Many campus ministers work solo, without a staff, without an on-site boss, without a building, without an office, without much of a budget, and with little more in resources than a laptop and a cell phone. My early years in campus ministry were like this (sans cell phone), and while challenging, these were exhilarating years. With age and new contexts come additional responsibilities, with all of the associated advantages and challenges. So here are a few thoughts about working in a multi-staff context for those who may be new to that reality, or like me, still learning.
1. Be slow to hire. Most organizations hire quickly and fire slowly. Arguably, the reverse is preferable. Add team members only when necessary and remember that employees represent long-term fixed costs. Take time to hire correctly. Get proper training to do this well. Hire attitude and teach skills. Businesses often know more about hiring than most ministries and non-profits. Learn from the business world, but apply it to a ministry context appropriately.
2. Adding staff increases complexity. With each new staff member, the number of relationships to manage grows exponentially. A team of two people have only 2 working relationships to manage (mine with him + his with me). When a team of two adds a third, the relationships involved increase from 2 to 6 (3 people x 2 relationships each). The increase in relational complexity means that, for example, adding a part-time staff person who works 20 hours per week will not increase productivity by 20 hours.
3. Adding staff increases supervisory demands. As a supervisor, it is tempting to think that adding a staff member will save you time. It does, but not as much as you might initially think. If you do them well, training, oversight, and evaluation take time. With each new staff member, a supervisor will spend less time doing campus ministry and more time supervising campus ministers.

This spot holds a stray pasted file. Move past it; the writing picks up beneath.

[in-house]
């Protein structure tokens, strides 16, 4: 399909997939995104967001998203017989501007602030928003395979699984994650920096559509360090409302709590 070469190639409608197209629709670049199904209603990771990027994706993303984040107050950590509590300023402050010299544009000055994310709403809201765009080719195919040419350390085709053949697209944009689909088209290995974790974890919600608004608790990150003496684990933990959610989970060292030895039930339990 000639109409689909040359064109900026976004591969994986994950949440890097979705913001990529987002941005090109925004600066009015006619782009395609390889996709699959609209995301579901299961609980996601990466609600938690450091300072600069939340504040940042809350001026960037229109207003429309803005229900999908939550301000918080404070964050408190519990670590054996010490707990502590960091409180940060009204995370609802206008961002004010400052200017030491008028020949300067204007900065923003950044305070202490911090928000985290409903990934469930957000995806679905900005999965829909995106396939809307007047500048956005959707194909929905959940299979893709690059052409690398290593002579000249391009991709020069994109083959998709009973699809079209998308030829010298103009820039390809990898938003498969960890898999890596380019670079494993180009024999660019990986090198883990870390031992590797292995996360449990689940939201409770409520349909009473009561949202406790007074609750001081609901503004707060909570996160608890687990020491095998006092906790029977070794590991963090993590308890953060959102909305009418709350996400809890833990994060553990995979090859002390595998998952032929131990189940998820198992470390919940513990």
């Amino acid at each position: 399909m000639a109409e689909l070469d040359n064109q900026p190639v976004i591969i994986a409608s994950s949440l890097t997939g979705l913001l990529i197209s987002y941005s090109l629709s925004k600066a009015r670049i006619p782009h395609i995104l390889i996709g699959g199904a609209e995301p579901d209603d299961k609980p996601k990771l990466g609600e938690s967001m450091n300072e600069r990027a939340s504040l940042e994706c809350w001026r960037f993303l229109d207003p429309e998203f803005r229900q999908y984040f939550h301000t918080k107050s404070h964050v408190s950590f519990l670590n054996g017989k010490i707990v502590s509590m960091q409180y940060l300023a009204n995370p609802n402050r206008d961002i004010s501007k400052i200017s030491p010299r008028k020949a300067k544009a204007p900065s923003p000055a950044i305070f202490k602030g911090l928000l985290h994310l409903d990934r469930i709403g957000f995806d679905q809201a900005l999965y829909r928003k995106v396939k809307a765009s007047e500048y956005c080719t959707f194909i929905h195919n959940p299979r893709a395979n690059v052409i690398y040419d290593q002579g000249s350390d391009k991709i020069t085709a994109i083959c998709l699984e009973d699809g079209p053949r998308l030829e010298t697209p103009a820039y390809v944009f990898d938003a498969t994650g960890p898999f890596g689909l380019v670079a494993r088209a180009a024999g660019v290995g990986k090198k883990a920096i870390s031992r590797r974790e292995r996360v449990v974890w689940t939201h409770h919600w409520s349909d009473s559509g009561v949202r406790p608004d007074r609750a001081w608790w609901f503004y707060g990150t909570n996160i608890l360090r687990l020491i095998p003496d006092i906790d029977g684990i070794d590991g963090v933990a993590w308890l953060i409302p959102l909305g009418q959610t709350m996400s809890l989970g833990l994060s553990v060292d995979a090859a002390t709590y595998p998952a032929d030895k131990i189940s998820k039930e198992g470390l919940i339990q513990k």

4. Teamwork takes time. A cohesive vision and unified mission take time to build, time to maintain, time to tweak, and time to change. Regular meetings, retreats, and informal conversations are needed for a team to thrive. Some teams require more time than others, so leaders must manage their expectations about the time they must devote to nurturing an effective team. Teamwork at its best is a beautiful thing, and like all beautiful things, it doesn’t happen by accident.
5. Disagreement is good. Consensus is ideal. Disunity is destructive. The more experienced and talented your team, the more you will have disagreements. Some view disagreement as a negative. I do not. Disagreement can yield the kind of dynamic tension that results in better decisions. I encourage disagreement. I expect it. I am comfortable with it. I see it as a positive sign that my team is thinking deeply and engaging passionately in our work together. Ideally, disagreement eventually yields compromise and consensus. Occasionally, a leader must make a decision in the absence of unanimity, but this should be rare and should involve minor issues. Once the decision is made, each member should be able to stand behind it in unity with a clear conscience. Otherwise the decision should be delayed or, as a last resort, the team restructured.
5. You don’t always choose your team. In most situations, you inherit a team that you did not hand-pick. Sometimes they pick you. Ministry is not like college football where the head coach brings his entire team with him wherever he goes. Usually teamwork in a ministry context is a patch-quilt project, and for this reason it can be both more difficult and better. Teamwork that you build typically outlasts and outperforms teamwork that you attempt to buy. Shall I cite the most recent NBA finals as an example? I think that I work with the San Antonio Spurs of the campus ministry world. I wouldn’t have it any other way.